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CALGARY – Federal Natural Resources Minister Joe Oliver said Thursday Canada would accelerate its East and West oil pipeline plans if Keystone XL is rejected by the United States administration.
However, he said he remains “cautiously optimistic” that President Barack Obama will approve the project, since most impediments have been removed. If a second rejection comes, Canada would accelerate its search for new oil markets, he said in an interview.
“We would have to focus even more on moving the oil west and east,” Mr. Oliver said. “Everything we are doing in terms of environmental protection, pipeline safety, aboriginal consultation, advocacy for Canada outside the country — all the things that we have a constitutional responsibility for —we would be doing more [to promote other pipeline options],” he said.
The only exception is to interfere with the regulatory process, which has already been reformed. A Keystone XL rejection would not be positive for the country, but it won’t mean a cooling of relations with the United States, he said.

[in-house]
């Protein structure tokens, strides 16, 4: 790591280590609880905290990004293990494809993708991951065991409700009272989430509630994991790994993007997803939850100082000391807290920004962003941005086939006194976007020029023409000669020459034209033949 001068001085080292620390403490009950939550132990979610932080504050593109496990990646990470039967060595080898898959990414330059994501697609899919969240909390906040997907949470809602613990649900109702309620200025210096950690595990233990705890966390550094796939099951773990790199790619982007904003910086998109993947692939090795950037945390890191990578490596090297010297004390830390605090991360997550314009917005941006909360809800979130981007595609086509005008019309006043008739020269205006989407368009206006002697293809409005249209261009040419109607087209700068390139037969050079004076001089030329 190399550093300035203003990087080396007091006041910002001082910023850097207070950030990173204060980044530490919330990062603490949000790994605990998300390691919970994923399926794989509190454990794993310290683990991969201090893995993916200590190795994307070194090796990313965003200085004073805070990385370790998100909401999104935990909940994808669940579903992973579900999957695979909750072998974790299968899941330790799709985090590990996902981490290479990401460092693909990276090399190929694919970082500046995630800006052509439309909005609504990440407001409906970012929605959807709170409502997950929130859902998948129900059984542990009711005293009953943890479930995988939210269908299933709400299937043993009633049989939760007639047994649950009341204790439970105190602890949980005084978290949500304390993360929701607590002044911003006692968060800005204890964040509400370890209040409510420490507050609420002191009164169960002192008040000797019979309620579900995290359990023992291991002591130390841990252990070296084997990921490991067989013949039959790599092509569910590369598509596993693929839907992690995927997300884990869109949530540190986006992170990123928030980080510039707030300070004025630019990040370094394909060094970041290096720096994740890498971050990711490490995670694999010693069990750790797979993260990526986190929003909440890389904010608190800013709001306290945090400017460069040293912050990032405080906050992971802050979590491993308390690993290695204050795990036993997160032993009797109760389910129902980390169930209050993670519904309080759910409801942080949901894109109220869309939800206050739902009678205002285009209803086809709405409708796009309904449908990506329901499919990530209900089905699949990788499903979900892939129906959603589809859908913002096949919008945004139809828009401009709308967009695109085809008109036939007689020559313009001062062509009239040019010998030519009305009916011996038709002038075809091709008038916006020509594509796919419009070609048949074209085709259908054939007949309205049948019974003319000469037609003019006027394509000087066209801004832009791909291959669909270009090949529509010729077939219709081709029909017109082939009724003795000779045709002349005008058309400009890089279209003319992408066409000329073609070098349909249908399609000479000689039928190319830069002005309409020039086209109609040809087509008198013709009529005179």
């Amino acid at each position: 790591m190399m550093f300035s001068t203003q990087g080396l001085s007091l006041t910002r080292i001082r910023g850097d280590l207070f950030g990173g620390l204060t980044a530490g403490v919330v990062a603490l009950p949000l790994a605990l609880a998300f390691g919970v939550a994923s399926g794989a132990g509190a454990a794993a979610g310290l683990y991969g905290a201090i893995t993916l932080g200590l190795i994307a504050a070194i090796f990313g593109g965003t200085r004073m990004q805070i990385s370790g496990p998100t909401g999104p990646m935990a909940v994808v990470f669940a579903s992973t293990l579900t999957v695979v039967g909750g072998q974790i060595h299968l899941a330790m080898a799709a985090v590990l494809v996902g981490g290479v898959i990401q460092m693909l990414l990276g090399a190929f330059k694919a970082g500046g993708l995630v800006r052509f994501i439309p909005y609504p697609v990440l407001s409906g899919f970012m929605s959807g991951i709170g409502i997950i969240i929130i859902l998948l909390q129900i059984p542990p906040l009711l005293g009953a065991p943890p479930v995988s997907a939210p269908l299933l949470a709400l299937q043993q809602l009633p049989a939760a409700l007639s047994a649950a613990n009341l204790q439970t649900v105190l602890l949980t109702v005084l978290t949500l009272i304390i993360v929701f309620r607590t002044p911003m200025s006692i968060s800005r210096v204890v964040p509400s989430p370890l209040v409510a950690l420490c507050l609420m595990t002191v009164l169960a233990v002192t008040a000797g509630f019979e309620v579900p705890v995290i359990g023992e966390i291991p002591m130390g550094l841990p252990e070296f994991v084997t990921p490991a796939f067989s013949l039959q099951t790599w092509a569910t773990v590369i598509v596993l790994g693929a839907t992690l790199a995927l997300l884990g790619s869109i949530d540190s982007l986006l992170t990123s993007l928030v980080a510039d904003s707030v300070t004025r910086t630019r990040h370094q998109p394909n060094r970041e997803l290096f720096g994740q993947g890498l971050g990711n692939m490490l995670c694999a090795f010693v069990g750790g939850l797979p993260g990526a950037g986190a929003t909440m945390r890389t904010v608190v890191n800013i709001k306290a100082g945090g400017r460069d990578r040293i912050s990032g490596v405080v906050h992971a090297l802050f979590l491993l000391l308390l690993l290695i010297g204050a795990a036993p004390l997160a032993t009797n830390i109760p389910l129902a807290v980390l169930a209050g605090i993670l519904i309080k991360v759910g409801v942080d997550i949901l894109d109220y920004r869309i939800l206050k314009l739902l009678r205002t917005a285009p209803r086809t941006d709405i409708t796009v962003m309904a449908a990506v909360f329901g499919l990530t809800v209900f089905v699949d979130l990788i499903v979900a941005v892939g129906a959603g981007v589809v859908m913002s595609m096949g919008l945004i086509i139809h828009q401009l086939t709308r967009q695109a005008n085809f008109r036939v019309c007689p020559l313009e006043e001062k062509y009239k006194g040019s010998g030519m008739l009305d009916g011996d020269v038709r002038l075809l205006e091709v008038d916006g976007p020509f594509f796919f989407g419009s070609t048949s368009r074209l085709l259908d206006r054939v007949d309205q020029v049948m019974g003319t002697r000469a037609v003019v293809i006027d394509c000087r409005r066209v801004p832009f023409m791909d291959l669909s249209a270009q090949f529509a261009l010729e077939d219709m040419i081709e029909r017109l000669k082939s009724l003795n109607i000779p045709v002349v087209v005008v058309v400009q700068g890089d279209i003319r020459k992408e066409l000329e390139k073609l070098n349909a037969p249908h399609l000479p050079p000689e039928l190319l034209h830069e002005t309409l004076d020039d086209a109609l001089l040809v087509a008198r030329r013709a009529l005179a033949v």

Speaking to reporters in Calgary, Mr. Oliver said he doesn’t share Alberta Premier Alison Redford’s view that the loss of Keystone XL would damage ties between the two countries.
“My view is that, of course, this is a very important project for our country, and we think that it’s beneficial for both countries, and therefore we very much want to see it go ahead,” he said.
“We have made that clear to the U.S. Administration. However, we have the largest bilateral commercial relationship in the entire world, $1.8-billion of trade every day …. and we do not want anything to undermine that relationship.”
President Obama is expected to decide this summer whether to permit the project to carry oil from Alberta’s oil sands and U.S. tight oil fields to refineries in the U.S. Gulf.
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